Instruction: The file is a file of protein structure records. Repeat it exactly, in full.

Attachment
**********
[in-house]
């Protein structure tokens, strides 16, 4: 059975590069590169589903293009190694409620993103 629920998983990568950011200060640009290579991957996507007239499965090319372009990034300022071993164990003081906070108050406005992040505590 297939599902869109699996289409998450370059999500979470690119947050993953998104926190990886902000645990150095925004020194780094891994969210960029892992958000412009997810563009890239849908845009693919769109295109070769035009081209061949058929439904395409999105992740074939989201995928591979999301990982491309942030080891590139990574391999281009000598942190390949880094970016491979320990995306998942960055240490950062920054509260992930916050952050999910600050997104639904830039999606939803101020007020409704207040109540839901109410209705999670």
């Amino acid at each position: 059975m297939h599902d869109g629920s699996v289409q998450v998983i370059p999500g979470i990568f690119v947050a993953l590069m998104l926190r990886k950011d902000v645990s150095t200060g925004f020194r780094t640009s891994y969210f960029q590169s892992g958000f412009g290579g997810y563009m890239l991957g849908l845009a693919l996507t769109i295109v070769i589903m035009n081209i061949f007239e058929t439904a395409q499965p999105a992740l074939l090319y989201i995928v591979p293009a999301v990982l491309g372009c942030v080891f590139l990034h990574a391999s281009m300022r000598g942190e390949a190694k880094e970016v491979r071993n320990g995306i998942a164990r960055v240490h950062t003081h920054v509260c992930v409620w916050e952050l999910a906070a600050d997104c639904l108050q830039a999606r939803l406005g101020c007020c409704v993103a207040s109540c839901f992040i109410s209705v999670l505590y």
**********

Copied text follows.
[in-house]
């Protein structure tokens, strides 16, 4: 059975590069590169589903293009190694409620993103 629920998983990568950011200060640009290579991957996507007239499965090319372009990034300022071993164990003081906070108050406005992040505590 297939599902869109699996289409998450370059999500979470690119947050993953998104926190990886902000645990150095925004020194780094891994969210960029892992958000412009997810563009890239849908845009693919769109295109070769035009081209061949058929439904395409999105992740074939989201995928591979999301990982491309942030080891590139990574391999281009000598942190390949880094970016491979320990995306998942960055240490950062920054509260992930916050952050999910600050997104639904830039999606939803101020007020409704207040109540839901109410209705999670």
């Amino acid at each position: 059975m297939h599902d869109g629920s699996v289409q998450v998983i370059p999500g979470i990568f690119v947050a993953l590069m998104l926190r990886k950011d902000v645990s150095t200060g925004f020194r780094t640009s891994y969210f960029q590169s892992g958000f412009g290579g997810y563009m890239l991957g849908l845009a693919l996507t769109i295109v070769i589903m035009n081209i061949f007239e058929t439904a395409q499965p999105a992740l074939l090319y989201i995928v591979p293009a999301v990982l491309g372009c942030v080891f590139l990034h990574a391999s281009m300022r000598g942190e390949a190694k880094e970016v491979r071993n320990g995306i998942a164990r960055v240490h950062t003081h920054v509260c992930v409620w916050e952050l999910a906070a600050d997104c639904l108050q830039a999606r939803l406005g101020c007020c409704v993103a207040s109540c839901f992040i109410s209705v999670l505590y």